stenotype

History:-

The first shorthand machine punched a paper strip and was built in 1830 by Karl Drais, a German Inventor.

Morden Stenotype:-
Morden typer writters contains microprosesors, and many allow sensitivity adjustments for each individual key. They translate the word to another language by internally using user-specific dictonaries, and most have small display screens. They typically stores the full days’s work in non-volatile memory some type, such as a SD card.

Stenotype keyboard graphic:-

These keys normally are made of hard, high-luster acrylic material with no markings.
In the “home position”, The fingers of the left-hand rest along the gap between the two main rows of keys to the left of the asterisk. These fingers are used to generate initial consonants.
The fingers of the right hand lie in the corresponding position to the right of the asterisk and are used for final consonants. The thumb produces the vowels.

For Fashion and grooming tips chechkout here

Related Article:-
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3. how does a camera work?
4. Ambient computing.
5. Amazing inventions by females.

Mechanical mouse

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mechanical mouse

mechanical mouse that contains a metal or rubber ball on its underside. When the ball is rolled in any direction, sensors inside the mouse detect this motion and move the on-screen mouse pointer in the same direction.

mechanical mouse working principle:-
Inside the mouse, there are two ball rollers that work as the X, Y coordinates when the rubber ball moves on the surface.
The rollers are connected with the two plates that contain holes on its surface and it is covered with infrared pairs from two sides which contains sensors.
whenever a wheel moves the LED light goes through the holes and the sensor detects the movement of the mouse and through the IC it converts the signal into digital form and sends it to the CPU.
There are three PCB switches inside the mouse used for the left, right, and for the scrolling.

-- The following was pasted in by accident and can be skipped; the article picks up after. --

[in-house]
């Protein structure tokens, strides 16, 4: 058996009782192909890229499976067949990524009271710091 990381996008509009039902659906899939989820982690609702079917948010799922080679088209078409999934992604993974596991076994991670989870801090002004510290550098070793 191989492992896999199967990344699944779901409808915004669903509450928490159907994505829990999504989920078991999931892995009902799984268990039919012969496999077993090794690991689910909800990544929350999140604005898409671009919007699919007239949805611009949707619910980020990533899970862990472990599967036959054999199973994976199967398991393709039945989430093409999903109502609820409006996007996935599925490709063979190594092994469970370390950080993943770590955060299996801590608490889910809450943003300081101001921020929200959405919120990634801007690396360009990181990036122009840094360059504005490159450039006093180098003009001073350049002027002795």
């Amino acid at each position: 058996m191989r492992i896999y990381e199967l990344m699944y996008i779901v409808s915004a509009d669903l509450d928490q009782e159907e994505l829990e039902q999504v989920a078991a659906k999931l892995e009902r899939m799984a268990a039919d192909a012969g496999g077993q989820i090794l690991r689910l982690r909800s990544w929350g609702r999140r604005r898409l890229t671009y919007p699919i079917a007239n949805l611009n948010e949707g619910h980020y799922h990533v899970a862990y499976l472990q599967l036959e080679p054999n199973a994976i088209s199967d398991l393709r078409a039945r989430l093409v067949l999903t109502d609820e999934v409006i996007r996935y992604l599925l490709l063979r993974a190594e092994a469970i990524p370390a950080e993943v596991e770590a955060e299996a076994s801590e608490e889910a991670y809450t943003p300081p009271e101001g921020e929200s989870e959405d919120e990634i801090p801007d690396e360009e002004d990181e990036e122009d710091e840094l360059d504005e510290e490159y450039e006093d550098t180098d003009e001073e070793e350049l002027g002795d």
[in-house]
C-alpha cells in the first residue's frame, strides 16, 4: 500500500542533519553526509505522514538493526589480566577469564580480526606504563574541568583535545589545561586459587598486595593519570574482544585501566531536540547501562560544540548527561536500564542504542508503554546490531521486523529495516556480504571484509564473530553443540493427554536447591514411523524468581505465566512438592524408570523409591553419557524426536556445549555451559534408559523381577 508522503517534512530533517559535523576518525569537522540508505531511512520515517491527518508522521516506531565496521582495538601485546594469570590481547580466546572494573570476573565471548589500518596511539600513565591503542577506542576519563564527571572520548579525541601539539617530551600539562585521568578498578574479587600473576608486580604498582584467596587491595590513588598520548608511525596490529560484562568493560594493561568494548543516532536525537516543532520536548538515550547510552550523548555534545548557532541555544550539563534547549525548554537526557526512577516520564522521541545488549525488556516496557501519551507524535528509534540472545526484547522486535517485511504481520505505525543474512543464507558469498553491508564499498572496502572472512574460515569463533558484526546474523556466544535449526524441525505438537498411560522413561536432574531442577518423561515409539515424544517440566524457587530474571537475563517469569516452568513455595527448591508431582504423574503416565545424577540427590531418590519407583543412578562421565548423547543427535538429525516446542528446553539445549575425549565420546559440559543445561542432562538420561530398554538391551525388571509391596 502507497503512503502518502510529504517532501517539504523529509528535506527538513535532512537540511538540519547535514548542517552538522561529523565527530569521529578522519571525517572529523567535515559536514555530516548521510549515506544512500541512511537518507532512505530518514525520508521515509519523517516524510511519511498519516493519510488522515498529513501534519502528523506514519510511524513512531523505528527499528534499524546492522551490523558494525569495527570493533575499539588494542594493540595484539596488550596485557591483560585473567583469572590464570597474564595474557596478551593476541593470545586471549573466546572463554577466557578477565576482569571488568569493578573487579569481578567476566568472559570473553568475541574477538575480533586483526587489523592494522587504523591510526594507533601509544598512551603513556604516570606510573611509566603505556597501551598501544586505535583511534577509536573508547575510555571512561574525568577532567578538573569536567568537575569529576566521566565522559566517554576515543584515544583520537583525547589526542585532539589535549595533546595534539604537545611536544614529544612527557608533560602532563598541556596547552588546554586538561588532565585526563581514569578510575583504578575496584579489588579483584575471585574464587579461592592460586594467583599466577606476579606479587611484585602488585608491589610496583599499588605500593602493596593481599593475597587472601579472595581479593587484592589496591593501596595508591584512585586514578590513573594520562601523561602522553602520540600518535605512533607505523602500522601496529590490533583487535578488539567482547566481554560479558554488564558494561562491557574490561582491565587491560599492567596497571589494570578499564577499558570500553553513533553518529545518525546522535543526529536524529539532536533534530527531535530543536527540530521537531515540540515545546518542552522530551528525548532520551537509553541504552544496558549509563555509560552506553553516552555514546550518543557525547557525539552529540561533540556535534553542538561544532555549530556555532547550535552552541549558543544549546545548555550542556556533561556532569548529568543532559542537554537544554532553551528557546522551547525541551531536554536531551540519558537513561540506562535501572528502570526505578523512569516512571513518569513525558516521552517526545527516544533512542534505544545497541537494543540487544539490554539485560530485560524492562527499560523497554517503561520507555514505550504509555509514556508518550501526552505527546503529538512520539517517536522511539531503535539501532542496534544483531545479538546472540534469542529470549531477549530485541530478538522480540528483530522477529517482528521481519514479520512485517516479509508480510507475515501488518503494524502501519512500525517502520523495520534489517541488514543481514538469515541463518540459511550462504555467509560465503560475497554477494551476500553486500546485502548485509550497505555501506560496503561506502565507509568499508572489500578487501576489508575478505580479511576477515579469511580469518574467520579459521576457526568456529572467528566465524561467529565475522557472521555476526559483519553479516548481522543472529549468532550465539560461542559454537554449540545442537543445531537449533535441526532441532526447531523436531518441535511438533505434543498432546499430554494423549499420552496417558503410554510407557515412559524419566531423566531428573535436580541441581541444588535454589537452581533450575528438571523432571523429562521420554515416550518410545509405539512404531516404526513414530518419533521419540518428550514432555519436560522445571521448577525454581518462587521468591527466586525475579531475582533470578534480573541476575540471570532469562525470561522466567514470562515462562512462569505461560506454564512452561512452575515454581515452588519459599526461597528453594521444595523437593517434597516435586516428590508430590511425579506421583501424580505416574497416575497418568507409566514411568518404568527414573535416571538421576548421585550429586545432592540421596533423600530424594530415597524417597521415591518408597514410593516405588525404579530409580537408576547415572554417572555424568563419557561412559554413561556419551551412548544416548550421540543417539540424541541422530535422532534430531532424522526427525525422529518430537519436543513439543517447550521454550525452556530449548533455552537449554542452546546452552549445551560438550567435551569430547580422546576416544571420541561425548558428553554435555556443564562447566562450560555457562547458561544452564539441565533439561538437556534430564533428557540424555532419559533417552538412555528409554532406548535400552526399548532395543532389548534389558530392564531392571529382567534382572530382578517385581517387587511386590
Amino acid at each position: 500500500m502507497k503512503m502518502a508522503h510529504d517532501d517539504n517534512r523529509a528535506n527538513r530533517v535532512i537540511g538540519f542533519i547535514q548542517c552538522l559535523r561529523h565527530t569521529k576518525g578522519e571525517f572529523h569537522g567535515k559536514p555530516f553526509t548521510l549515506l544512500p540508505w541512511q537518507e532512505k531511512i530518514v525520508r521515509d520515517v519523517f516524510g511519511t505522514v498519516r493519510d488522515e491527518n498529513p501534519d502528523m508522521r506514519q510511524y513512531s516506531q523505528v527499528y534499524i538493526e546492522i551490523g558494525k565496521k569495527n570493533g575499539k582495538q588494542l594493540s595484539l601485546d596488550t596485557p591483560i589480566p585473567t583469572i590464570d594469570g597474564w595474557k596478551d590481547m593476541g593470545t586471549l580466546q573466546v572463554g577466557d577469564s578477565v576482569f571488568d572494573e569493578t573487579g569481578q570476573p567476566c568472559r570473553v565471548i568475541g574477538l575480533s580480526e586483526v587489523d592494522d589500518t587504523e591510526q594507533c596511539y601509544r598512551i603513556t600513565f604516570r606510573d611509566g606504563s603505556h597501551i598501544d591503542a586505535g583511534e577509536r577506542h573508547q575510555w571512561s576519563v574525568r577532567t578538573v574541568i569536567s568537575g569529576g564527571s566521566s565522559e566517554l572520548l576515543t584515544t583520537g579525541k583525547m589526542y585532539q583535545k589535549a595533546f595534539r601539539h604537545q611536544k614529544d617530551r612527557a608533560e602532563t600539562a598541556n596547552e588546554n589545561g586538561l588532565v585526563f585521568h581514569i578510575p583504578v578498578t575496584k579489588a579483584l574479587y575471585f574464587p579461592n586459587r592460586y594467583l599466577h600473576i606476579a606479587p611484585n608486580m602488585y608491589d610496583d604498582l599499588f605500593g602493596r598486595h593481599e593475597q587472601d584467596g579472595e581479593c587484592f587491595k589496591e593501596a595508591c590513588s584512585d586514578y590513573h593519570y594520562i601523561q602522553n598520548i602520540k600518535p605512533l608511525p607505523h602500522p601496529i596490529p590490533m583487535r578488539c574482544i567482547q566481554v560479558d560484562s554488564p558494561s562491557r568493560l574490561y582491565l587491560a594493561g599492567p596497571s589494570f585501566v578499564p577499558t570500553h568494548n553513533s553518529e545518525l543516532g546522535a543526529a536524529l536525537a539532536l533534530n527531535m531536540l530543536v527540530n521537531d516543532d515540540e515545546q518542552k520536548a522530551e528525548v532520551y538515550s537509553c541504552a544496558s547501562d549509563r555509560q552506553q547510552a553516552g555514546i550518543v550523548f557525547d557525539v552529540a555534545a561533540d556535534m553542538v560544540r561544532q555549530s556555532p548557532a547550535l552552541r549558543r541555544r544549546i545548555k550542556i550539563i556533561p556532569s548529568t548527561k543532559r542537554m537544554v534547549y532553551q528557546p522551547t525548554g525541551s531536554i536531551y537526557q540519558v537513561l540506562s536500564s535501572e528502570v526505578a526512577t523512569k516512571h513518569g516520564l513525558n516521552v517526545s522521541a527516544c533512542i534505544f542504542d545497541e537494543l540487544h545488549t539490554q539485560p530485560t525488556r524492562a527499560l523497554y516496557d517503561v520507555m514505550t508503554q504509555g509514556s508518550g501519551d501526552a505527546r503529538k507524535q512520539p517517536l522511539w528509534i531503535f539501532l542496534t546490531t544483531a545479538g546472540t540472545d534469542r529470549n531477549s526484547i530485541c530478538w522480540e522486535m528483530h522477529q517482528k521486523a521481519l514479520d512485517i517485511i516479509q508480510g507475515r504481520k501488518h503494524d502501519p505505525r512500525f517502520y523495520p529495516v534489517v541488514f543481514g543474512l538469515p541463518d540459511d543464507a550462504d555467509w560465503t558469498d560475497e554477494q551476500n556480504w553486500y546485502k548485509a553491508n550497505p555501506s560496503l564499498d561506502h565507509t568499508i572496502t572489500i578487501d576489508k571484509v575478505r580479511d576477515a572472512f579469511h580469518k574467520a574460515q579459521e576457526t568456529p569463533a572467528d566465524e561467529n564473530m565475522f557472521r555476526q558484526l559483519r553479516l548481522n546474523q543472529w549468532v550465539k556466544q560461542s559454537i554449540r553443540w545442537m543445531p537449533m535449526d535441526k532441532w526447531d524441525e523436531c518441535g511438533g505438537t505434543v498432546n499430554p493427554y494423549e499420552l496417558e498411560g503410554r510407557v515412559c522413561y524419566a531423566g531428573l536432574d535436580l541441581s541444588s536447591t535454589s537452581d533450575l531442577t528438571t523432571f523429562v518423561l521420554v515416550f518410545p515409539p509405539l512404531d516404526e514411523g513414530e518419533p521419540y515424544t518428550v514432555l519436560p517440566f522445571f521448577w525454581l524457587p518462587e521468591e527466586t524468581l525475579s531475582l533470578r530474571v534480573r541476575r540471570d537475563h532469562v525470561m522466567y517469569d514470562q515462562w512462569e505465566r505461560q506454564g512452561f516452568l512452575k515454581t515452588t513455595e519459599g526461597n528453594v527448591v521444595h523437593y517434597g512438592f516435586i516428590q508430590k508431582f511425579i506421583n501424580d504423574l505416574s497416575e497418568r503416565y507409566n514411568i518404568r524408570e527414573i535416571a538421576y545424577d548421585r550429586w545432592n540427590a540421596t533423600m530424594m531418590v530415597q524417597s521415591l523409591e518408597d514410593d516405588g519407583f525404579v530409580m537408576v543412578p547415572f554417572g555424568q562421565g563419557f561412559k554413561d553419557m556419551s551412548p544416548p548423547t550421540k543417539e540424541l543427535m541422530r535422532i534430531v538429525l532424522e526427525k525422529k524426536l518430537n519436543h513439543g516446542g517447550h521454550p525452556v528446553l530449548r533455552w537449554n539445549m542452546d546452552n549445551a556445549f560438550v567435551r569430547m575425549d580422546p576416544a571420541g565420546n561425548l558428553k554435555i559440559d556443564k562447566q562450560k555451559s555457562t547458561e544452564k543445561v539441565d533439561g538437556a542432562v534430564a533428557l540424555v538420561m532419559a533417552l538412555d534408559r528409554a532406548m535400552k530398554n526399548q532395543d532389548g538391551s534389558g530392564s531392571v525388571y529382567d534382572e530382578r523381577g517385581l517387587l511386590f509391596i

mechanical mouse

1.scroll wheel.
2.Scroll rollers.
3.Rubber or plastic ball.
4.Power supply.

mechanical mouse and optical mouse:-

1.Optical mouse:-
In optical mouse LED light is used and a CMOS sensor is used to sense the surface image. It detects the position by comparing the last positioned image of the mouse and calculates the distance between those two images and the direction in which the mouse is moved.

2.Mechanical mouse:-
The mechanical mouse contains a rubber or a plastic ball to detect the position of the mouse. As the ball rotates the two rollers connected to the ball rotate and give the data to the computer.

Mechanical Gaming mouse:-
Nowadays it is very rare to play video games with the mechanical mouse but in previous years where no optical or laser mouse was there, people use to play video games with the mechanical mouse only. Now, these mice will not support the video games’ speed and the inputs for the games.

conclusion:-
A mechanical mouse makes use of the motion of a ball inside it, which is connected to two wheels placed perpendicular to each other. These wheels are responsible for left/right and up/down movement detection of the ball, and hence send the corresponding motions to the cursor on the screen.

The mechanical mice became a nearly universal tool for computer interaction in the 1980s and continued to be dominant through the 1990s. This is now largely considered obsolete, replaced by the lightweight and low-cost optical mouse. They are similar in shape and function, but instead of the ball, they rely on optical sensors, which tend to be more reliable.

Related article:-
1.How does an optical mouse works?
2.difference between an optical mouse and laser mouse.